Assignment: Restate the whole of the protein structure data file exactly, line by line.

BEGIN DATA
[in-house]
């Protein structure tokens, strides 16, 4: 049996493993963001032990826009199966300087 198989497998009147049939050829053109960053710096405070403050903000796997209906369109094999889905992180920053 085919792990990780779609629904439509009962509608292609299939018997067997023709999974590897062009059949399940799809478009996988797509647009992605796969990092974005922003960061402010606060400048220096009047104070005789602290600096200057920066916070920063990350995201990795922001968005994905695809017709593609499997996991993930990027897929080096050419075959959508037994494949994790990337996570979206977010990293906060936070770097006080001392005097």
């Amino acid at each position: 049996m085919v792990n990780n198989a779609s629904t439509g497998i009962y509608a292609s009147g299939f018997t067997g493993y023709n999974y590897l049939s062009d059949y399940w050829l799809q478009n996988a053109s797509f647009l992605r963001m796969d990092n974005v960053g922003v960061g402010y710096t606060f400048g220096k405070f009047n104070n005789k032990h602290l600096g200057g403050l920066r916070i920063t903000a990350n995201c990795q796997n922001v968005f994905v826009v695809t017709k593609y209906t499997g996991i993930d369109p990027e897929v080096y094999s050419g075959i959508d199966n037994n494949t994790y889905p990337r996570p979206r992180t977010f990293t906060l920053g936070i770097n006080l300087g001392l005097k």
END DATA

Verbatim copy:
[in-house]
């Protein structure tokens, strides 16, 4: 049996493993963001032990826009199966300087 198989497998009147049939050829053109960053710096405070403050903000796997209906369109094999889905992180920053 085919792990990780779609629904439509009962509608292609299939018997067997023709999974590897062009059949399940799809478009996988797509647009992605796969990092974005922003960061402010606060400048220096009047104070005789602290600096200057920066916070920063990350995201990795922001968005994905695809017709593609499997996991993930990027897929080096050419075959959508037994494949994790990337996570979206977010990293906060936070770097006080001392005097």
């Amino acid at each position: 049996m085919v792990n990780n198989a779609s629904t439509g497998i009962y509608a292609s009147g299939f018997t067997g493993y023709n999974y590897l049939s062009d059949y399940w050829l799809q478009n996988a053109s797509f647009l992605r963001m796969d990092n974005v960053g922003v960061g402010y710096t606060f400048g220096k405070f009047n104070n005789k032990h602290l600096g200057g403050l920066r916070i920063t903000a990350n995201c990795q796997n922001v968005f994905v826009v695809t017709k593609y209906t499997g996991i993930d369109p990027e897929v080096y094999s050419g075959i959508d199966n037994n494949t994790y889905p990337r996570p979206r992180t977010f990293t906060l920053g936070i770097n006080l300087g001392l005097k």